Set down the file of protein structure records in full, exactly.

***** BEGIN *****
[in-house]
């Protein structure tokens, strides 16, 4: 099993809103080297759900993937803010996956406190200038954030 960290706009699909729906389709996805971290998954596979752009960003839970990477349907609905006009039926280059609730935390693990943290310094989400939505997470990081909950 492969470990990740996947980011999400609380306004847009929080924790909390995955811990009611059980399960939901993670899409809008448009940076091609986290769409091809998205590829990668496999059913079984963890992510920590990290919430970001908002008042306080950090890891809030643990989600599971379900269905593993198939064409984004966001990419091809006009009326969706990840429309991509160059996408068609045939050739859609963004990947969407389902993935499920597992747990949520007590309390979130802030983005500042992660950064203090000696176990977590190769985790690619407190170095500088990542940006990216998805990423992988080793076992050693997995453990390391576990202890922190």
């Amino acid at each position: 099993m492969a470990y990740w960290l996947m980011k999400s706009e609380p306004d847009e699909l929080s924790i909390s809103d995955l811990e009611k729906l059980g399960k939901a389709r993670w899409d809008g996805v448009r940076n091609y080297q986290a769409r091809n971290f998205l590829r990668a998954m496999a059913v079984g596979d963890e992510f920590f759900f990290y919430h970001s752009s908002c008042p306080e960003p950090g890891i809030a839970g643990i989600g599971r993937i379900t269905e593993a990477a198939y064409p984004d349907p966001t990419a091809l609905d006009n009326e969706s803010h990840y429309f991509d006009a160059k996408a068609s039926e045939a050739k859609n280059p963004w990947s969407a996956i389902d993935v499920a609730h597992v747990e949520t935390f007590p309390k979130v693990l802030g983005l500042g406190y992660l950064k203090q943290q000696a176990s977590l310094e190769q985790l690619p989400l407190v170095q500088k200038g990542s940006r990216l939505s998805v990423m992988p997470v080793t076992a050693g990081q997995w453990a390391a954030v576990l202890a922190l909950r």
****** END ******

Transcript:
[in-house]
């Protein structure tokens, strides 16, 4: 099993809103080297759900993937803010996956406190200038954030 960290706009699909729906389709996805971290998954596979752009960003839970990477349907609905006009039926280059609730935390693990943290310094989400939505997470990081909950 492969470990990740996947980011999400609380306004847009929080924790909390995955811990009611059980399960939901993670899409809008448009940076091609986290769409091809998205590829990668496999059913079984963890992510920590990290919430970001908002008042306080950090890891809030643990989600599971379900269905593993198939064409984004966001990419091809006009009326969706990840429309991509160059996408068609045939050739859609963004990947969407389902993935499920597992747990949520007590309390979130802030983005500042992660950064203090000696176990977590190769985790690619407190170095500088990542940006990216998805990423992988080793076992050693997995453990390391576990202890922190």
């Amino acid at each position: 099993m492969a470990y990740w960290l996947m980011k999400s706009e609380p306004d847009e699909l929080s924790i909390s809103d995955l811990e009611k729906l059980g399960k939901a389709r993670w899409d809008g996805v448009r940076n091609y080297q986290a769409r091809n971290f998205l590829r990668a998954m496999a059913v079984g596979d963890e992510f920590f759900f990290y919430h970001s752009s908002c008042p306080e960003p950090g890891i809030a839970g643990i989600g599971r993937i379900t269905e593993a990477a198939y064409p984004d349907p966001t990419a091809l609905d006009n009326e969706s803010h990840y429309f991509d006009a160059k996408a068609s039926e045939a050739k859609n280059p963004w990947s969407a996956i389902d993935v499920a609730h597992v747990e949520t935390f007590p309390k979130v693990l802030g983005l500042g406190y992660l950064k203090q943290q000696a176990s977590l310094e190769q985790l690619p989400l407190v170095q500088k200038g990542s940006r990216l939505s998805v990423m992988p997470v080793t076992a050693g990081q997995w453990a390391a954030v576990l202890a922190l909950r």